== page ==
Musicians including Ben Gibbard, Mumford & Sons, and Lily Allen have joined our own Michael Nelson in shitting on Tidal, the expensive new “high-quality” streaming music service from Jay Z and his famous friends. Now it’s Steve Albini’s turn! Surprisingly, Albini has taken every opportunity to expound on his love of streaming music — and he’s theoretically the target market for the hi-def listening experience Tidal promises — but even he thinks Tidal is a crock. Here’s an excerpt from Vulture’s new interview with the legendary musician, audio engineer, and zine writer:
“Historically, every time there’s been a new technological progression, there’s been a new convenience format [for listening to music],” he said. “So the question is, is it possible for something to be more convenient than streaming? And the answer is obviously yes.” He imagines a cheap app that autonomously searches for music from anywhere on the internet; streaming, like CDs and the 8-track tape, is just a temporary development in a long line of new technologies designed for convenience.
Albini also called Tidal a “budget version of Pono,” adding, “if you want your music to play at the push of a button, convenience is going to trump sound quality 100 percent of the time.” He thinks people who really want the gold standard in lossless audio will opt for vinyl every time:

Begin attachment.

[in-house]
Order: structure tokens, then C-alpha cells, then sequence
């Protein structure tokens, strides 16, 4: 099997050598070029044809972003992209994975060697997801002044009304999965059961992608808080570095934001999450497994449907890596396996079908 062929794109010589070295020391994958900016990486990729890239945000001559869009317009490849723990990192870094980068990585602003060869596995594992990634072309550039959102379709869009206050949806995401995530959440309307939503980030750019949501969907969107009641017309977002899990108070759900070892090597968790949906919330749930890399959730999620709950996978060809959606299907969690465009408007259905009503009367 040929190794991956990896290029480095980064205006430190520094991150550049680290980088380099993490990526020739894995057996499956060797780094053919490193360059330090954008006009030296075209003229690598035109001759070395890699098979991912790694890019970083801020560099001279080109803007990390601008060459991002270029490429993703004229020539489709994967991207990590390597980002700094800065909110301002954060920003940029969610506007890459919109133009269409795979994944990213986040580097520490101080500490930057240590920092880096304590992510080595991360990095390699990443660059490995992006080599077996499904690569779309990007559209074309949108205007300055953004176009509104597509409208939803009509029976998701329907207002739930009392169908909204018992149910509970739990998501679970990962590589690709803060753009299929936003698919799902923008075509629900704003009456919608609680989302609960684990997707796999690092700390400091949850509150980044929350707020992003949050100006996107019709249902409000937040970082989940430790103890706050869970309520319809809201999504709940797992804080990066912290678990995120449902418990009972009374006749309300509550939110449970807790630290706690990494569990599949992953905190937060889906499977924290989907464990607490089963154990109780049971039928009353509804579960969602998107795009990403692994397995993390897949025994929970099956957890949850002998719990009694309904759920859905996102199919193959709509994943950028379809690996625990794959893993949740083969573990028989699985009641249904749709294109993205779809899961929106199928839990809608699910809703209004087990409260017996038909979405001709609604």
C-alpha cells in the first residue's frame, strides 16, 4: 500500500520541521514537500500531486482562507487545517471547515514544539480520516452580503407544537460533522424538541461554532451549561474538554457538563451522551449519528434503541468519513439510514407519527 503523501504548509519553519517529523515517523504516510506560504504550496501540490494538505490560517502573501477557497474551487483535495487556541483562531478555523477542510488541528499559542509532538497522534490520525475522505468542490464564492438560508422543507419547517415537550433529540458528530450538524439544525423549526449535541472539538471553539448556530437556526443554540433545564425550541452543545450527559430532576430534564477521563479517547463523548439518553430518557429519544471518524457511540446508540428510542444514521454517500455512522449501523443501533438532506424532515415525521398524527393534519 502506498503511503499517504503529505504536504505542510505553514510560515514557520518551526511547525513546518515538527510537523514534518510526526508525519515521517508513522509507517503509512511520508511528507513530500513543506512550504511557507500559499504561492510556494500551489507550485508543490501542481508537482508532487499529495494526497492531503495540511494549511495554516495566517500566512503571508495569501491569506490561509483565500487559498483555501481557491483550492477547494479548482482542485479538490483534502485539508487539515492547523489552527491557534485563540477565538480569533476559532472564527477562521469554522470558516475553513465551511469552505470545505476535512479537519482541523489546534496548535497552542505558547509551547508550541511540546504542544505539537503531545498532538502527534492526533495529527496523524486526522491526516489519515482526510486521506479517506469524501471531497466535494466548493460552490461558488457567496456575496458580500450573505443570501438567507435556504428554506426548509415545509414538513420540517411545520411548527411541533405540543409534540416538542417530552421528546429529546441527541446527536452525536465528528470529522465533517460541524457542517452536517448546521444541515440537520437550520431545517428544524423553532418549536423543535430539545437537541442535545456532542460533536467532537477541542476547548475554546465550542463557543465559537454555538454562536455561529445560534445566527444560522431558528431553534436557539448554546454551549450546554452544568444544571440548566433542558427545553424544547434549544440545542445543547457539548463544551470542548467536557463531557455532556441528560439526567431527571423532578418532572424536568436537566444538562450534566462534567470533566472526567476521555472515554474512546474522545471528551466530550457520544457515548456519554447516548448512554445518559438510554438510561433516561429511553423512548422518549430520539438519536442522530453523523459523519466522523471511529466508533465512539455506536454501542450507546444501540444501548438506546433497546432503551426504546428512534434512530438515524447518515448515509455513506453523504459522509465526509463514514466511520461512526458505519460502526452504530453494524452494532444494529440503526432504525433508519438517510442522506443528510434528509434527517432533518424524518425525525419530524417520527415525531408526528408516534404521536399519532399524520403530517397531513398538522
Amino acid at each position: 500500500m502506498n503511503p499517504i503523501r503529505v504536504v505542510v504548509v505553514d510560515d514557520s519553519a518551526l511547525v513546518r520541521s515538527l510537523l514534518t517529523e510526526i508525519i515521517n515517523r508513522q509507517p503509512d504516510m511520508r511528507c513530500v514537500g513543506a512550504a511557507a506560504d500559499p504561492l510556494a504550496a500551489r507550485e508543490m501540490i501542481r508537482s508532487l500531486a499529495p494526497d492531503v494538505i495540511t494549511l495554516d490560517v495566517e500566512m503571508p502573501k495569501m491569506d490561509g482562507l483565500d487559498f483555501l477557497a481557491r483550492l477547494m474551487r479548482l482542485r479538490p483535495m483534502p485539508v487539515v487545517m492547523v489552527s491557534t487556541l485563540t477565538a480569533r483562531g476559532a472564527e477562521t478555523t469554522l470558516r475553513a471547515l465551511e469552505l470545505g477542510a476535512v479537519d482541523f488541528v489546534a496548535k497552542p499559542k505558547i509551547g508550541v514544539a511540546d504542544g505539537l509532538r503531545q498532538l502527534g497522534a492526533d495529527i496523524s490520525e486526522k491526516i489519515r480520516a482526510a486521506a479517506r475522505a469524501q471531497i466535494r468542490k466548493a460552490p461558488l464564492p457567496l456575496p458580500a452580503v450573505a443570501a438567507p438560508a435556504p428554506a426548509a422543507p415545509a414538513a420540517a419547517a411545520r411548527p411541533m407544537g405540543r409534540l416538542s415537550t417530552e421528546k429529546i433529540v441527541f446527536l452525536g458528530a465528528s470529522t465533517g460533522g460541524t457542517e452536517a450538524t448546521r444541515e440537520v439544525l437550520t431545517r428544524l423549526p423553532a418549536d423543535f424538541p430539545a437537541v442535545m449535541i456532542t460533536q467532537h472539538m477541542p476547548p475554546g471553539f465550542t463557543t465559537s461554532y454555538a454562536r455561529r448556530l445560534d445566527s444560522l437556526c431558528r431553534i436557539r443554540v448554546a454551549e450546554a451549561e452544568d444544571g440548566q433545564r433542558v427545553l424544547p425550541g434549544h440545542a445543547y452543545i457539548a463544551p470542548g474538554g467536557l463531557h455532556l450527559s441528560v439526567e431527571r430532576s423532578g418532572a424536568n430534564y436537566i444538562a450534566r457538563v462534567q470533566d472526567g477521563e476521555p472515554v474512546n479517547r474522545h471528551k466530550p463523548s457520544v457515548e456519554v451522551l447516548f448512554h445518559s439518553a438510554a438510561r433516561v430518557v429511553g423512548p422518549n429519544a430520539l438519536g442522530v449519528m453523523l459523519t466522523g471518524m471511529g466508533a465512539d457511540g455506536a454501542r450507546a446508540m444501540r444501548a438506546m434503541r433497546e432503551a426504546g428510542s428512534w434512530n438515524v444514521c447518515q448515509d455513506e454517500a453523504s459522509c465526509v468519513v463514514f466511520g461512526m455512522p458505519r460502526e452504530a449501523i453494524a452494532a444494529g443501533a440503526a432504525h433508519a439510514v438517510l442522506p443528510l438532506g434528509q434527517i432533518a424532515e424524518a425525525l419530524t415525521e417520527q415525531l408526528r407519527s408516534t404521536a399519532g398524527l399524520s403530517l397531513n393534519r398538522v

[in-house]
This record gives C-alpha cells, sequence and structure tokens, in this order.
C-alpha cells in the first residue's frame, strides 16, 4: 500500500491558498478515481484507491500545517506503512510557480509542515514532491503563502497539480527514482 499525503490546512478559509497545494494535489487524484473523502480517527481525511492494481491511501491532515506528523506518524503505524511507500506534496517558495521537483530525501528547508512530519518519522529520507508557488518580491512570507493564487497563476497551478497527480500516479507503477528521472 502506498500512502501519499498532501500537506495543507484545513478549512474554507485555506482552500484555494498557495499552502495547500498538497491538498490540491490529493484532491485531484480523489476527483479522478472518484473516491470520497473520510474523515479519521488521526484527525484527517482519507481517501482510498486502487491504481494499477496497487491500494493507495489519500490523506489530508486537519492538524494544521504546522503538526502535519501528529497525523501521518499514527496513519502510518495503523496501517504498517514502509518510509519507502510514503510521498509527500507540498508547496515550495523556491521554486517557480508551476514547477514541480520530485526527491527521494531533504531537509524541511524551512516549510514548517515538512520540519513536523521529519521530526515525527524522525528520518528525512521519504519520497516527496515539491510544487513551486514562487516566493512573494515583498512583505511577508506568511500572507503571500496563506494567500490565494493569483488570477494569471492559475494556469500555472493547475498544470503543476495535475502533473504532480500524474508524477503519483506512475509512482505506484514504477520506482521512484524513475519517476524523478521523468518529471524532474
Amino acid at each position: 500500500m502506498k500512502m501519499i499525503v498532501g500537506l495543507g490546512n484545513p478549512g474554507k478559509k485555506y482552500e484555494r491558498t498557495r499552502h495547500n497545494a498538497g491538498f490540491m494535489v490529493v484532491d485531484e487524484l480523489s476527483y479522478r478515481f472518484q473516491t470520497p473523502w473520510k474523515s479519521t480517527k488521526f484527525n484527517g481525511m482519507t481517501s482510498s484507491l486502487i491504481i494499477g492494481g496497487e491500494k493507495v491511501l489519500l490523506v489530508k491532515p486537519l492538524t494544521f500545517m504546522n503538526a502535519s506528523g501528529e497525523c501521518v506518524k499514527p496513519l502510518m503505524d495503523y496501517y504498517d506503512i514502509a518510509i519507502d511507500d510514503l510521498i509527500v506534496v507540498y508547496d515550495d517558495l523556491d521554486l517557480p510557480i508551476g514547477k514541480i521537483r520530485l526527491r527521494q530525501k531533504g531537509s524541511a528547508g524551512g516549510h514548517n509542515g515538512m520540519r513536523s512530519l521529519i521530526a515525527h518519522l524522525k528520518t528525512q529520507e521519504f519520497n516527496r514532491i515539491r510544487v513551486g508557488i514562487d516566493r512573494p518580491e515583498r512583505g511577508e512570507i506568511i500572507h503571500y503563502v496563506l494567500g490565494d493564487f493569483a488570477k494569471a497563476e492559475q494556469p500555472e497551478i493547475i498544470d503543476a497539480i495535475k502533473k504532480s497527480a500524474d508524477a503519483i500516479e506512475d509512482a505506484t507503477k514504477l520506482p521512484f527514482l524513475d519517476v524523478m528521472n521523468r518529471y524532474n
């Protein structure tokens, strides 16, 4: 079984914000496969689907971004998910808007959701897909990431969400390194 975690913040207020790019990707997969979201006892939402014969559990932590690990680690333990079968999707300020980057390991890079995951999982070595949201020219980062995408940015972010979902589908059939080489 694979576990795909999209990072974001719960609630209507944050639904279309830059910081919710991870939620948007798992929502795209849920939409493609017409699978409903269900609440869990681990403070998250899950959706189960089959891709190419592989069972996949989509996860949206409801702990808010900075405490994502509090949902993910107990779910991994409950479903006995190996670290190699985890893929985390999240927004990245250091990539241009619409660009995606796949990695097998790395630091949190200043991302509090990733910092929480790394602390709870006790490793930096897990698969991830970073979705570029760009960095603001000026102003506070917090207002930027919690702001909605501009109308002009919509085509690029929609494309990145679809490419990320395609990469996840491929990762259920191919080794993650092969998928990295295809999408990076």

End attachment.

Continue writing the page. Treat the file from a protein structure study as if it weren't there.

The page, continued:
“It’s for the same reason,” he says, “that if you had a screen that displayed paintings in your living room, very few serious art enthusiasts would care for such a screen despite the fact that it might show you very high-resolution images of artworks. They want to own a piece of art that is a direct connection to the person who made it. Having an HD screen in your house that would display artwork might have a market, but it’s not the same market as people who are interested in owning art.” In other words, the difference between people who are willing to buy music and those who want music at the push of a button is being vastly underestimated.
Albini also thinks trying to charge for streaming content is like trying to transport water in a leaky bucket:
“The for-pay services are deluding themselves by trying to establish a permanent monetization of something that’s in flux,” he says. “The internet provides access to materials and things. Creating these little streaming fiefdoms where certain streaming services have certain artists and certain streaming services have other artists is a crippled use of the internet. If the internet has demonstrated anything over the years, it’s that it has a way of breaking limitations placed on its content.” To his point, last week, Beyoncé and Rihanna released videos exclusively on Tidal; both were immediately available through other sources within a few hours.
He added that he originally kept his music off Spotify until he started to feel “snobbish” about it. He actually uses Spotify’s radio function from time to time: “The High on Fire channel is excellent if you want background music for poker.” Read the full interview here.
[Photo by Jordi Vidal/Redferns.]